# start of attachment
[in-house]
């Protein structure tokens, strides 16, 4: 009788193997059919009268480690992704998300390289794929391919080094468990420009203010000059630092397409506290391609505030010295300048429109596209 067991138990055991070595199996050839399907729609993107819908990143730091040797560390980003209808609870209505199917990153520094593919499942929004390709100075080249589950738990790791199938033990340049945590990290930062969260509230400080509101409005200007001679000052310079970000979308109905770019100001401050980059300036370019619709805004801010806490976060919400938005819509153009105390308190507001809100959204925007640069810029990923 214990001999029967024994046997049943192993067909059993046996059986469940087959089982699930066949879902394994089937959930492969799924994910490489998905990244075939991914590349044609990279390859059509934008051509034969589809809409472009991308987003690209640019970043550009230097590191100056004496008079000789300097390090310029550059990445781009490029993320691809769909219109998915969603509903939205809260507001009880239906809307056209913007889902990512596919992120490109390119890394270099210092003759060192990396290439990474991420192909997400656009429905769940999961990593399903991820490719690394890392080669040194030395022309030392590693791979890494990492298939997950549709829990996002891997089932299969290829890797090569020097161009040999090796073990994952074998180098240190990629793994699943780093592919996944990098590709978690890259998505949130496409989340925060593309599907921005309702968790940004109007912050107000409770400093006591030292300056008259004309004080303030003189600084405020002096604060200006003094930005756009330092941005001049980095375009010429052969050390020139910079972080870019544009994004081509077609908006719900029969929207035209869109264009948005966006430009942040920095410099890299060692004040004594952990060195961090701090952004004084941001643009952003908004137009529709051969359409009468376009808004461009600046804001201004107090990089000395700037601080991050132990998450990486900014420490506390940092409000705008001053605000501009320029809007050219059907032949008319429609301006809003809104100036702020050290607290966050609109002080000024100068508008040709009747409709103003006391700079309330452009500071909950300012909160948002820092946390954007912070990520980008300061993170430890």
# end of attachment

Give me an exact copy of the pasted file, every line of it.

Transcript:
[in-house]
């Protein structure tokens, strides 16, 4: 009788193997059919009268480690992704998300390289794929391919080094468990420009203010000059630092397409506290391609505030010295300048429109596209 067991138990055991070595199996050839399907729609993107819908990143730091040797560390980003209808609870209505199917990153520094593919499942929004390709100075080249589950738990790791199938033990340049945590990290930062969260509230400080509101409005200007001679000052310079970000979308109905770019100001401050980059300036370019619709805004801010806490976060919400938005819509153009105390308190507001809100959204925007640069810029990923 214990001999029967024994046997049943192993067909059993046996059986469940087959089982699930066949879902394994089937959930492969799924994910490489998905990244075939991914590349044609990279390859059509934008051509034969589809809409472009991308987003690209640019970043550009230097590191100056004496008079000789300097390090310029550059990445781009490029993320691809769909219109998915969603509903939205809260507001009880239906809307056209913007889902990512596919992120490109390119890394270099210092003759060192990396290439990474991420192909997400656009429905769940999961990593399903991820490719690394890392080669040194030395022309030392590693791979890494990492298939997950549709829990996002891997089932299969290829890797090569020097161009040999090796073990994952074998180098240190990629793994699943780093592919996944990098590709978690890259998505949130496409989340925060593309599907921005309702968790940004109007912050107000409770400093006591030292300056008259004309004080303030003189600084405020002096604060200006003094930005756009330092941005001049980095375009010429052969050390020139910079972080870019544009994004081509077609908006719900029969929207035209869109264009948005966006430009942040920095410099890299060692004040004594952990060195961090701090952004004084941001643009952003908004137009529709051969359409009468376009808004461009600046804001201004107090990089000395700037601080991050132990998450990486900014420490506390940092409000705008001053605000501009320029809007050219059907032949008319429609301006809003809104100036702020050290607290966050609109002080000024100068508008040709009747409709103003006391700079309330452009500071909950300012909160948002820092946390954007912070990520980008300061993170430890």